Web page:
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Ukrainians in a Kherson village secretly worked as informants and used hunting and barbecuing references as codes to guide the next artillery strike on Russian positions: report<!-- wp:html --><p>A grain farmer stands in front of his destroyed barn in Bilozerka, Ukraine.</p> <p class="copyright">Lisi Niesner/Reuters</p> <p>Bilozerka, a village in the Kherson region, was seized at the beginning of Russia's invasion. A decentralized resistance movement formed among villagers, per The New York Times Magazine.Some locals gave away Russian positions in the area to aid with artillery strikes.</p> <p>Some Ukrainians in the small settlement of Bilozerka, a village in the <a target="_blank" href="https://www.businessinsider.com/russia-ukraine-invasion-kherson-resident-describes-sheltering-fear-2022-3" rel="noopener">Kherson</a> region, secretly worked as informants to aid the Ukrainian military during the Russian occupation last year.</p> <p>Bilozerka, a small village of less than 10,000, was seized along with Ukraine's port city of <a target="_blank" href="https://www.businessinsider.com/ukrainian-man-describes-life-in-russia-occupied-kherson-2022" rel="noopener">Kherson</a> during the first few weeks of Russia's invasion last February.</p> <p>While some Ukrainians in the settlement defected and supported Russian presence, others started to participate in a decentralized resistance movement, risking their lives to work closely with the Ukrainian Armed Forces or Ukraine's security service SBU, James Verini reported for <a target="_blank" href="https://www.nytimes.com/2023/11/01/magazine/ukraine-kherson-collaboration-russia.html" rel="noopener">The New York Times Magazine</a>.</p> <p>Oleksandr Kysil, Bilozerka's police commander, was one of the locals who played a critical role in the sprawling resistance.</p> <p>Closely familiar with the region, Kysil recruited "spotters" to help locate positions of Russian troops and equipment, according to the Times.</p> <p>His house would be used for backgammon games that were actually a front for meeting and sharing intelligence, Verini reported.</p> <p>Once a Russian position was confirmed, Kysil shared the information with his connections in the Ukrainian government. The military would then carry out <a target="_blank" href="https://www.businessinsider.com/precision-artillery-shells-aid-ukraine-in-artillery-battle-with-russia-2022-10" rel="noopener">precise artillery strikes</a>.</p> <p>Kysil told the Times how he and his spotters spoke in code and used hunting and barbecuing references to relay information.</p> <p>"I would get a call from another hunter. I would tell him, 'Do you remember where we barbecued when we opened the hunting season? We barbecued at Khvylia.' The Russians had just entered there. He would say, 'Yeah, I remember.' And I would say, 'We should roast something there again,'" Kysil said, which meant that the strike was not successful.</p> <p>After a spotter examines by how much the missile was off, Kysil would again send the information back to his contacts, according to the report.</p> <p>To confirm a hit, Kysil might say, "It's fine, we've grilled all the meat."</p> <p>Ukrainian soldiers retook Bilozerka and Kherson after <a target="_blank" href="https://www.businessinsider.com/ukraine-troops-enter-kherson-humiliate-for-putin-as-russia-retreats-2022-11" rel="noopener">Russian forces retreated</a> last November.</p> <div class="read-original">Read the original article on <a href="https://www.businessinsider.com/ukrainians-kherson-village-bilozerka-government-informants-2023-11">Business Insider</a></div><!-- /wp:html -->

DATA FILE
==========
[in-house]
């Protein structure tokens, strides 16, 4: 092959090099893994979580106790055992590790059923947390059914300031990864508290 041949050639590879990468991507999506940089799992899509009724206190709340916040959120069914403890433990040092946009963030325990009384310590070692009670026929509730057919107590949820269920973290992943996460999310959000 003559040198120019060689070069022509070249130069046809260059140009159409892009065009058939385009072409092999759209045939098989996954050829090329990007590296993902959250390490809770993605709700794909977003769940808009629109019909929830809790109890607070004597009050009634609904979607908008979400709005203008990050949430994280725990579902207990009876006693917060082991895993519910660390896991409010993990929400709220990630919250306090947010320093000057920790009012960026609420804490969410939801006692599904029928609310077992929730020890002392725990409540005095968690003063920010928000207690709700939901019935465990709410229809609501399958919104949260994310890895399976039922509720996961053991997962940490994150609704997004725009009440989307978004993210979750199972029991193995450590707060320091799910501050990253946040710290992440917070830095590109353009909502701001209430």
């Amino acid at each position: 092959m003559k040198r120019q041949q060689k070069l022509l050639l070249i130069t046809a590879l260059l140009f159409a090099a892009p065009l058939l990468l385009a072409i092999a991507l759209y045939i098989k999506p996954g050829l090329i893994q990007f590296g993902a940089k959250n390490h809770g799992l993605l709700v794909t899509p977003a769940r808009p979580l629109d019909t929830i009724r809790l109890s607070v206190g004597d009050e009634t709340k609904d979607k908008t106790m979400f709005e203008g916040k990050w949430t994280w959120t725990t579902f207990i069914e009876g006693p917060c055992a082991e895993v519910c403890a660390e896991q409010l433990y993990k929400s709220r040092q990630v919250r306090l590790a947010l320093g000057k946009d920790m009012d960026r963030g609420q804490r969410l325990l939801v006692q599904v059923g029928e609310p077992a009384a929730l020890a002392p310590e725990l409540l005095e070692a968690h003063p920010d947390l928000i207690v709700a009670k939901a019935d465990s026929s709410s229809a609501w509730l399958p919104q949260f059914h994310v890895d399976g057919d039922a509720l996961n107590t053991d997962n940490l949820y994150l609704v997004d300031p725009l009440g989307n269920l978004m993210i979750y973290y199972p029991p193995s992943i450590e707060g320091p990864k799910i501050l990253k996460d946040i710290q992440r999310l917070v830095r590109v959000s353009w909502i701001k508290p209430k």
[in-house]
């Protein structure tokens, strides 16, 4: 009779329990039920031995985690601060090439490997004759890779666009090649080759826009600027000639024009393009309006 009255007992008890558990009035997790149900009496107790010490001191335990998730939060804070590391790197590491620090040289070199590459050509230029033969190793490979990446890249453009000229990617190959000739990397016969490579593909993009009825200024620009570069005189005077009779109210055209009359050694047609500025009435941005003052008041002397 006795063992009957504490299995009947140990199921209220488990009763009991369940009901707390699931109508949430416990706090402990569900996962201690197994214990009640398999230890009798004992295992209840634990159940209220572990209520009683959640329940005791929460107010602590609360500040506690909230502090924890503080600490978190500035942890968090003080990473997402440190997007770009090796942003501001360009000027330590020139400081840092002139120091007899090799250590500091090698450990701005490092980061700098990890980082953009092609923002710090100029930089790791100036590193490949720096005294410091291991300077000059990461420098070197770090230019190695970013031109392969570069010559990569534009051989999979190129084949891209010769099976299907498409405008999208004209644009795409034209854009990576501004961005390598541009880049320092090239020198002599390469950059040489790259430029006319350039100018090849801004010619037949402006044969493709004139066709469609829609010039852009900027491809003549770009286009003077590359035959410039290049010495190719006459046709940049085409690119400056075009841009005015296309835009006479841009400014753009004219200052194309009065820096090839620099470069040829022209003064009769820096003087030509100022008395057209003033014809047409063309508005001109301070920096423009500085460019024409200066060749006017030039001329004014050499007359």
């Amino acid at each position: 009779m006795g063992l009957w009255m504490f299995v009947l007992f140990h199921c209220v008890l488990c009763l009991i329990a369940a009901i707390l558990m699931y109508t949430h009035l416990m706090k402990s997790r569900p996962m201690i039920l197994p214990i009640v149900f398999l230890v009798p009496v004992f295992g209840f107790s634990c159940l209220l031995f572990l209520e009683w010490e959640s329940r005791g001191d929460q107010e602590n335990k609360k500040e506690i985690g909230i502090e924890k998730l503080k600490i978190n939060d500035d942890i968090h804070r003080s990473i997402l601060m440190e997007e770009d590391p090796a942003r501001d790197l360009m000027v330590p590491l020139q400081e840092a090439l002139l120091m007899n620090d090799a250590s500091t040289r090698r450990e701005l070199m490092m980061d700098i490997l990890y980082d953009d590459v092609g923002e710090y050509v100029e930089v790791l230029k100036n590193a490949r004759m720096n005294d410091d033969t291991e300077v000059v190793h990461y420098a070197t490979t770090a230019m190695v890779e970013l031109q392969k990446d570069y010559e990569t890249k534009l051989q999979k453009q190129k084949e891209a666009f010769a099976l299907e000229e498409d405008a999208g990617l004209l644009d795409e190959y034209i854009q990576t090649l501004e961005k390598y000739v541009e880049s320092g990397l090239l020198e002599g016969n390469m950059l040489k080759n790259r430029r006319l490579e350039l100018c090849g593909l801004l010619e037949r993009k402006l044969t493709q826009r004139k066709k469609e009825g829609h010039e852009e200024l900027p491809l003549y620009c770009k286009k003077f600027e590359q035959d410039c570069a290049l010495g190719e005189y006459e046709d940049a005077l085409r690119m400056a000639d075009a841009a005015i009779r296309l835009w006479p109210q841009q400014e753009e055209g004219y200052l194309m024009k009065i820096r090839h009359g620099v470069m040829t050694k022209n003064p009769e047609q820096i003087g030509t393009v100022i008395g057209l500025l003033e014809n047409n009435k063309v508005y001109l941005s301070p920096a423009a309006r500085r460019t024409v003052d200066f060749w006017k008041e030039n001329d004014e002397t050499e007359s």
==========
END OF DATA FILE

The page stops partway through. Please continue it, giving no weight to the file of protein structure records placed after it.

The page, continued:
A grain farmer stands in front of his destroyed barn in Bilozerka, Ukraine.